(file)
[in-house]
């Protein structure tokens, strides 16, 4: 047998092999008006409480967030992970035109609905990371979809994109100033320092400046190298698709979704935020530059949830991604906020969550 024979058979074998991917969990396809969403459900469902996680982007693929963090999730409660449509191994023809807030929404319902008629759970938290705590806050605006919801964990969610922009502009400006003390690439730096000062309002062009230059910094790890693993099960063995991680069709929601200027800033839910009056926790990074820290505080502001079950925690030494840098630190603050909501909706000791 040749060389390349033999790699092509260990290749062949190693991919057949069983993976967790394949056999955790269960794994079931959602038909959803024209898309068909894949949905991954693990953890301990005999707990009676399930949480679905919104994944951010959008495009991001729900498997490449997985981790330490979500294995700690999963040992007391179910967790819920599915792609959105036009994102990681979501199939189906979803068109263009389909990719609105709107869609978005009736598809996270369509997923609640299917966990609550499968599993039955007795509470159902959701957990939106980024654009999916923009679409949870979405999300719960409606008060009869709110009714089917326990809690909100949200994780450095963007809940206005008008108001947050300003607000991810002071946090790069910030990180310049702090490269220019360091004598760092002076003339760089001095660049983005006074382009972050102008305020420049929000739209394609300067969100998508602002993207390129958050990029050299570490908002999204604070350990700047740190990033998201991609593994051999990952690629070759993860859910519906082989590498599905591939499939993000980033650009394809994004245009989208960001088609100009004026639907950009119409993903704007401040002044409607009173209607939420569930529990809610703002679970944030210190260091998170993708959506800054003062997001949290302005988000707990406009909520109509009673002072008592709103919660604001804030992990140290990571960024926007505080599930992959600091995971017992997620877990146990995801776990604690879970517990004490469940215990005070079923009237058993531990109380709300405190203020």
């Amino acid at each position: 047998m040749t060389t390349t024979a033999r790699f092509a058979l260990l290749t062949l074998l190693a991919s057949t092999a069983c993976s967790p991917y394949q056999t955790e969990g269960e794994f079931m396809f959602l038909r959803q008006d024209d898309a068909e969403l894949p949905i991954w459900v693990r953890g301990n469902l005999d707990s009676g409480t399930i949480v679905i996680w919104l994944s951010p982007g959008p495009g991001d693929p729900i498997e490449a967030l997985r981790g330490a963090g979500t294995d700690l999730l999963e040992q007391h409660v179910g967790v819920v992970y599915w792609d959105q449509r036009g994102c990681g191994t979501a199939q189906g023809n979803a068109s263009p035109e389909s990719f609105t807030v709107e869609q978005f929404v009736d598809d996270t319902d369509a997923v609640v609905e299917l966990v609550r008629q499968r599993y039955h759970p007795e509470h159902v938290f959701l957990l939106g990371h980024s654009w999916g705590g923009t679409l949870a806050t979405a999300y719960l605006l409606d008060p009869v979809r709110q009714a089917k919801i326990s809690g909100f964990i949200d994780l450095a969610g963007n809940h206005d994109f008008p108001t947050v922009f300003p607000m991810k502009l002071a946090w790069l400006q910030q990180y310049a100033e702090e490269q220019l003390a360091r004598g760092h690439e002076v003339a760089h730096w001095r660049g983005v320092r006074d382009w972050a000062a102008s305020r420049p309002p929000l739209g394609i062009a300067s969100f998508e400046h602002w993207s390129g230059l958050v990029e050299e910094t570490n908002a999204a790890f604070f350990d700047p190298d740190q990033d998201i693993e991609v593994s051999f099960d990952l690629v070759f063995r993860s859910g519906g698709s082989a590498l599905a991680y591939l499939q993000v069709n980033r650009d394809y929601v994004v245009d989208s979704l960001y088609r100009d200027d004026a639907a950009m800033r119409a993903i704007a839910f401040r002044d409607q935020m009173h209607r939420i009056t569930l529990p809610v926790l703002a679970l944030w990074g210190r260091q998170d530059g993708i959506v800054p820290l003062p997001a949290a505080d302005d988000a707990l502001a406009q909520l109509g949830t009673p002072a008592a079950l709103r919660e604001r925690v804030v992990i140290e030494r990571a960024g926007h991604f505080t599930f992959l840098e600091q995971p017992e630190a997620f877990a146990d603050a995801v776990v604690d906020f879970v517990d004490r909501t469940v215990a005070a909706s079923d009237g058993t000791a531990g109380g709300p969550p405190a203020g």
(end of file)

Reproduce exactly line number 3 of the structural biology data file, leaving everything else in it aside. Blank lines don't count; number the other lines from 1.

């Amino acid at each position: 047998m040749t060389t390349t024979a033999r790699f092509a058979l260990l290749t062949l074998l190693a991919s057949t092999a069983c993976s967790p991917y394949q056999t955790e969990g269960e794994f079931m396809f959602l038909r959803q008006d024209d898309a068909e969403l894949p949905i991954w459900v693990r953890g301990n469902l005999d707990s009676g409480t399930i949480v679905i996680w919104l994944s951010p982007g959008p495009g991001d693929p729900i498997e490449a967030l997985r981790g330490a963090g979500t294995d700690l999730l999963e040992q007391h409660v179910g967790v819920v992970y599915w792609d959105q449509r036009g994102c990681g191994t979501a199939q189906g023809n979803a068109s263009p035109e389909s990719f609105t807030v709107e869609q978005f929404v009736d598809d996270t319902d369509a997923v609640v609905e299917l966990v609550r008629q499968r599993y039955h759970p007795e509470h159902v938290f959701l957990l939106g990371h980024s654009w999916g705590g923009t679409l949870a806050t979405a999300y719960l605006l409606d008060p009869v979809r709110q009714a089917k919801i326990s809690g909100f964990i949200d994780l450095a969610g963007n809940h206005d994109f008008p108001t947050v922009f300003p607000m991810k502009l002071a946090w790069l400006q910030q990180y310049a100033e702090e490269q220019l003390a360091r004598g760092h690439e002076v003339a760089h730096w001095r660049g983005v320092r006074d382009w972050a000062a102008s305020r420049p309002p929000l739209g394609i062009a300067s969100f998508e400046h602002w993207s390129g230059l958050v990029e050299e910094t570490n908002a999204a790890f604070f350990d700047p190298d740190q990033d998201i693993e991609v593994s051999f099960d990952l690629v070759f063995r993860s859910g519906g698709s082989a590498l599905a991680y591939l499939q993000v069709n980033r650009d394809y929601v994004v245009d989208s979704l960001y088609r100009d200027d004026a639907a950009m800033r119409a993903i704007a839910f401040r002044d409607q935020m009173h209607r939420i009056t569930l529990p809610v926790l703002a679970l944030w990074g210190r260091q998170d530059g993708i959506v800054p820290l003062p997001a949290a505080d302005d988000a707990l502001a406009q909520l109509g949830t009673p002072a008592a079950l709103r919660e604001r925690v804030v992990i140290e030494r990571a960024g926007h991604f505080t599930f992959l840098e600091q995971p017992e630190a997620f877990a146990d603050a995801v776990v604690d906020f879970v517990d004490r909501t469940v215990a005070a909706s079923d009237g058993t000791a531990g109380g709300p969550p405190a203020g």